Please try this at home: 5 tips to help you in carpentry

3 min

3-time Oscar Winner Daniel Day Lewis (now retired from acting, yes you read that right) had a very old hobby to help him relax when he was in the midst of every demanding shoot. That hobby was carpentry! You can bet all that carving came in handy when he was cast as Bill ‘the Butcher’ Cutting in Gangs of New York.

If you belong to the same league as Daniel (okay, let’s take it down a notch), if you have the same hobby as Daniel or even if you are remotely interested in carpentry for practical purposes, this article is going to make your life easier.

1-Plugging Pocket Holes

When you are building any sort of wooden project, you have to deal with pocket holes. And over time, the art of filling pocket holes has evolved. The following are some methods which have stood the test of time:

a-Wood putty aka Wood filler

You fill the hole, you top it off and you let it dry. After it dries, you would see that there are still some small holes visible. You can give them a once over with the wood filler again and you should be sorted. This method is pretty straight forward and is a less time-consuming approach.


This method takes a little time to mix and then apply the paste in the pocket holes. You leave it to dry and then you wait for the results. You would notice that this method works great but for the little extra time taken to dry and the color difference between the bondo filling and the wooden board.

c- 3/8-inch dowel pins

These dowel pins can be bought anywhere across the country or you can buy it online. Now, these need to be installed with care because they fit rather snugly. You need to cut them flush with a flush cut trim saw. You can use wooden putty if there are still holes visible.

2-Level Furniture using hole plugs

Even if you are the most adept at carpentry, there is still a good chance that your furniture will not stand (pun intended) to tell the tale. This is where hole plugs will make a world of difference: they will help level any wobbly piece of furniture and in the process, give you the peace of mind you deserve. All that you need to do is make a small provision in the bottom of the furniture so that the hole plugs can fit in nicely. You might even have some old furniture that is absolutely gorgeous but you would be on the verge of throwing it away because of the creaking noise it makes. Hole plugs help you there as well: they help the furniture be glided on the floor: no more scratches, no more noise.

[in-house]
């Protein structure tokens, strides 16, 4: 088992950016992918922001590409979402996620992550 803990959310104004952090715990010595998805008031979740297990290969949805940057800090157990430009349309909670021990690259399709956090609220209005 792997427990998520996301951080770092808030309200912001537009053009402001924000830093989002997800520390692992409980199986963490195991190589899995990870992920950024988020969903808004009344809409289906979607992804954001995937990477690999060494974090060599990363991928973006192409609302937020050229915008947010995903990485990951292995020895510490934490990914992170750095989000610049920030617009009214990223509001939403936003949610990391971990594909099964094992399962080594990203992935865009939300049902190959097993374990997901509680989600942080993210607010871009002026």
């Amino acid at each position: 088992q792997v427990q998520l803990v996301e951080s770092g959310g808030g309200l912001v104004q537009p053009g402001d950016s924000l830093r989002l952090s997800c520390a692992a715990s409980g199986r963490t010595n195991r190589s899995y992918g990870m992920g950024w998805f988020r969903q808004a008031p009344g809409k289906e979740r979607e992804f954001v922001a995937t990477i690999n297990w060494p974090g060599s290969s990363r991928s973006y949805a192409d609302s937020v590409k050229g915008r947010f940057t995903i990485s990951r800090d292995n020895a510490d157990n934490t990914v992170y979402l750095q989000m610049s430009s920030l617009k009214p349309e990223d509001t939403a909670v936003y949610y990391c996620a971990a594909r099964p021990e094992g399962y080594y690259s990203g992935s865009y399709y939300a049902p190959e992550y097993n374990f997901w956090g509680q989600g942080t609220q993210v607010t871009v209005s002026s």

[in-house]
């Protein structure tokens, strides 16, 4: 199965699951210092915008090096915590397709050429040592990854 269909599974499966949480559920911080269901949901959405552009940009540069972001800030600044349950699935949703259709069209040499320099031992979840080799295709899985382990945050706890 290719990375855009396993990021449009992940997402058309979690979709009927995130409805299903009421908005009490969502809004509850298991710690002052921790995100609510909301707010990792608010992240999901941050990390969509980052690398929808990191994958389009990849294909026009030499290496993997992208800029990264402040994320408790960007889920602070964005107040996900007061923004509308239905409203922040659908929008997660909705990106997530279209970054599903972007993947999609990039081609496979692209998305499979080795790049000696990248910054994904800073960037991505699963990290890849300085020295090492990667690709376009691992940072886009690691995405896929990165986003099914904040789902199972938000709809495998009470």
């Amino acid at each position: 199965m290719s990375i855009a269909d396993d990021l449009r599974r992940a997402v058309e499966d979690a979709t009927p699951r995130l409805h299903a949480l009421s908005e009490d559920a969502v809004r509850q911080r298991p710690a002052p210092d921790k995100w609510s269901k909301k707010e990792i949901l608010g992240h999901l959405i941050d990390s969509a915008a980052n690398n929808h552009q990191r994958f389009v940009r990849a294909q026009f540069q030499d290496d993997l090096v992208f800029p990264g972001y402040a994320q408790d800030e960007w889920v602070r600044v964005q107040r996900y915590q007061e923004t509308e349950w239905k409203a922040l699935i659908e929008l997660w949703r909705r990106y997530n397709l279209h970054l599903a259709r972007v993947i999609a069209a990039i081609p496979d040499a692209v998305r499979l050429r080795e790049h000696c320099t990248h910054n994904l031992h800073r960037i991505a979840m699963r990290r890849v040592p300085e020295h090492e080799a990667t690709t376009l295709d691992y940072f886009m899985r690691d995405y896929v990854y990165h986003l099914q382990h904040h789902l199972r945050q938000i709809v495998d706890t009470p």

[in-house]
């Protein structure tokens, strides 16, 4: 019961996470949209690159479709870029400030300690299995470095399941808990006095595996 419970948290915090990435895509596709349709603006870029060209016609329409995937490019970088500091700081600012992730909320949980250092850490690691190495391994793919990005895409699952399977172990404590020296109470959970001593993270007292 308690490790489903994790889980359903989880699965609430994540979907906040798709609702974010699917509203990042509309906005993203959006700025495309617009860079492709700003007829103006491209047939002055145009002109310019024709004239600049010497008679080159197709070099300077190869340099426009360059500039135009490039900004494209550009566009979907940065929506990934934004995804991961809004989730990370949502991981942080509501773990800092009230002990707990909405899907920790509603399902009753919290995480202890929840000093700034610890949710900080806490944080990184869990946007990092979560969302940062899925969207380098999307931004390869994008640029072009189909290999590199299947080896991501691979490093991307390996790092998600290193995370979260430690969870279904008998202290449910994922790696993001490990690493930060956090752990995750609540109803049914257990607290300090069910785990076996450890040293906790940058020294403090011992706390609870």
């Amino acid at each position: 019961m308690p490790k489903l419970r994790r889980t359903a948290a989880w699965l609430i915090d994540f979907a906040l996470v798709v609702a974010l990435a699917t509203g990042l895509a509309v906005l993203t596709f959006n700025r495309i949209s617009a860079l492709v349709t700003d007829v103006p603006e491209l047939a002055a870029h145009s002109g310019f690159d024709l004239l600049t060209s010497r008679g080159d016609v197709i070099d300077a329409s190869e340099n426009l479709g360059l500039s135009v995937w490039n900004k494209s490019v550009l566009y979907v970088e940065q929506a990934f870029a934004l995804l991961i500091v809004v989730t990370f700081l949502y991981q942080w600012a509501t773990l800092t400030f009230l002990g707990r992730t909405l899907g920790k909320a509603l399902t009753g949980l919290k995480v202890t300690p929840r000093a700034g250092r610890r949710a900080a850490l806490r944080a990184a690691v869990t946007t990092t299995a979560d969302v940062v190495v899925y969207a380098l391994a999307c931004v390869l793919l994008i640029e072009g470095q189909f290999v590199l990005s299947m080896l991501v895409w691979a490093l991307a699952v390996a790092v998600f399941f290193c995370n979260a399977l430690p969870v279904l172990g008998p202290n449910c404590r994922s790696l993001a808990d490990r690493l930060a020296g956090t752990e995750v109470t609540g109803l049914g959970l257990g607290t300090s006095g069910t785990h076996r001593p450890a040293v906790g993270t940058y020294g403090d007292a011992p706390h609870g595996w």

3-Spring Clamps and Rubber Bands

Spring clamps are usually bought by carpentry enthusiasts and left to fend for themselves collecting sawdust in a corner of the workshop. This can change with a few rubber bands: buy some thick ones, insert them in the holes near the handles of the spring clamp, extend the band to the tip of the handles and leave them be. This keeps the piece at the top of your wooden project intact without it swiveling.

4-Make some right-angle clamp jigs

This piece of wood (preferably plywood or mdf) has to be as straight as possible. Set the miter gauge and make a 45-degree cut and flip it over and do the same. Remove the edges. You can use the push block to prevent the wooden block from flying up as you are cutting. For it to be a right-angled jig, you need to now measure out and make 3 squares, one at the right-angled corner and the other two along the sides equidistant from the one at the corner. Draw the diagonals. Use a 1 3/8-inch drill bit to drill 3 holes at the meeting point of the diagonals. (Okay, that sounds like high school geometry but you got to do what you got to do) Make 8 to 10 of these and they will come in handy.

5-Using Salt to Eliminate Shift

Using wooden glue has its own set of disadvantages: the blocks of wood seem to shift when you add layers. When you glue two pieces of wood together, they shift a little bit. However, when you clamp together 3 pieces with wooden glue, the shift is much more obvious. This shifting can be completely eliminated by sprinkling some salt on the glue before sticking the blocks together. With plywood, it’s even worse: even with perfectly cut pieces, you would be forced to sand later because of the movement. Adding a little bit of salt prevents this shifting from happening. Use a clamp to hold the pieces together and you would see the magic of salt working.

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